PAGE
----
A largely ignored sector in Nagaland, this underground phenomenon is raring to hit the surface
DIMAPUR, JANUARY 28: The eSports industry is one of the very few to register a surge despite the pandemic and lockdowns around the world.
While this form of competition is rarely acknowledged or taken seriously in Nagaland, a significant section of young Nagas are hooked to mobile gaming, PUBG Mobile in particular.
In India, according to a recent IFSG-KPMG report, the industry is already worth Rs 4,380 crore and is estimated to reach Rs 11,880 crore by 2023. While the industry is growing in leaps and bounds in India, the same cannot be said of Nagaland though there have been some developments in the past few years.
These developments specifically have remained confined to hosting small tournaments by groups and individuals that more often than not lack organizational set up, rarely earn anything significant.
Interacting with Nagaland Page, Hekavi Yeptho, one of the founders of the start-up called ‘NE eSports’, said that while eSports is emerging in Nagaland and India, it mostly revolves around hugely popular games like PUBG Mobile and Mobile Legends (both banned now).
NE eSports is perhaps one of the only few structured start-ups relating to eSports industry that exist in the State. The other founders of the start-up are Huton Yeptho and Khuketo Chophy.
NE eSports held its first PUBG Mobile tournament in July 2020 and the total prize money for the tournament was Rs 1 lakh, out of which Rs 50,000 went to the winner, Rs 30,000 to the first runner-up and Rs 15,000 to the second runner-up.
Besides these, there was an award for the MVP (Most Valuable Player) of the tournament who received Rs 5,000.
In that tournament, according to Hekavi, seven teams were from outside the Northeast Region, nearly 30 teams out of the total 100 were from Nagaland, and the rest were from the other north-eastern states.
According to him, Nagaland has some great players but they are hugely underrated because of the people’s lack of knowledge about eSports here.
More crucially, he said, they lack support from family and community as gaming is not understood here and is seen as a waste of time. But he was hopeful that like music, which was once not taken seriously as a career option ‘but is now making waves’, eSports too will break the barrier.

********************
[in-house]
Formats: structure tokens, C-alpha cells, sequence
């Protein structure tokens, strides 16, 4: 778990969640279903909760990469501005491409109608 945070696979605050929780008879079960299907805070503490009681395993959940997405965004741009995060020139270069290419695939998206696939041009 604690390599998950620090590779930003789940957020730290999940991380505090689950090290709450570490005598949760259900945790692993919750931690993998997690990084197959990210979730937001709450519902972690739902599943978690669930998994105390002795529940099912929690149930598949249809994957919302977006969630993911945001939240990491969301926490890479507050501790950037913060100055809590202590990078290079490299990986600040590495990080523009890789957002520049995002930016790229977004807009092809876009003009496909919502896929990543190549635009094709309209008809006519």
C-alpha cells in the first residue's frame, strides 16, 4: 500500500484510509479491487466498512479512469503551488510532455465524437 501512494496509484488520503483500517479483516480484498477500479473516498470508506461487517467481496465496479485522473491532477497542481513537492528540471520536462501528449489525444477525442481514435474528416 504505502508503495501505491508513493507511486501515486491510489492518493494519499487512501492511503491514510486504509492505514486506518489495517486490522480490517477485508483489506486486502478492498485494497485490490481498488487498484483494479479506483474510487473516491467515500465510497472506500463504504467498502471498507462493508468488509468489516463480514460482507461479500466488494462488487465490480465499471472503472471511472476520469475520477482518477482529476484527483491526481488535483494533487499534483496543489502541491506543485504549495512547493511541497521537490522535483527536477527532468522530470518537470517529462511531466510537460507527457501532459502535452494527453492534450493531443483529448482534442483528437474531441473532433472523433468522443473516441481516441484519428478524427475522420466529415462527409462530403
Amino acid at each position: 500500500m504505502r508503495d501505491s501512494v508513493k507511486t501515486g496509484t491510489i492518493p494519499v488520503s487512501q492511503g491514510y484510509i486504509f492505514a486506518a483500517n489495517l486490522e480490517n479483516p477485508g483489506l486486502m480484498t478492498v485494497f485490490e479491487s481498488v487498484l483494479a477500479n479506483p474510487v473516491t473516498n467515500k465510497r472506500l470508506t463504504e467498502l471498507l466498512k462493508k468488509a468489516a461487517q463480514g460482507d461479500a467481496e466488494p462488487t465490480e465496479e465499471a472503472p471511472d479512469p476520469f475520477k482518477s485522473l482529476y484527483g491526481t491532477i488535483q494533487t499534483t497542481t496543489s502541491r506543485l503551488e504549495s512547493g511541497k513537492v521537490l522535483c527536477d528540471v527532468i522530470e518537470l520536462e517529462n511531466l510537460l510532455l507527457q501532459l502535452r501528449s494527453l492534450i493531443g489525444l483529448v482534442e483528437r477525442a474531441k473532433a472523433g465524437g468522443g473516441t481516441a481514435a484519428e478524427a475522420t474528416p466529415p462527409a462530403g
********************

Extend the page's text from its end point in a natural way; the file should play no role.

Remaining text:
The global video game market was said to be worth $159 billion in 2020, which is around four times the revenue of box office and almost three times the music industry’s revenue. The largest market by revenue is Asia-Pacific with almost 50% of the game’s market by value.
Hekavi said that when the news of PUBG Mobile ban came, he didn’t worry much ‘because he knew in his heart that it cannot happen as PUBG Mobile is huge in India’. And the news of PUBG Corp parting ways with China’s Tencent to retain India’s market came as no surprise to him.
On the prospect of making a career in eSports, Hekavi said that he knows good players from Nagaland who stream and earn Rs 1,000 to Rs 2,000 per day ‘and if they are really lucky’, the amount can be as high as Rs 10,000. Besides being streamers, good players have the opportunities to become coaches as well.
He, however, felt that one of the biggest reasons holding back gamers in Nagaland when it comes to competing in national and international level is the high ping rate due to poor connectivity in the region.
A high ping in gaming means a longer wait to send and receive signals from the game’s server.
According to him, in Nagaland the ping mostly stays beyond 100 ms, causing the games to lag and providing great advantage to someone playing in the same tournament in another part of the country getting a good ping rate between 20 ms to 40 ms.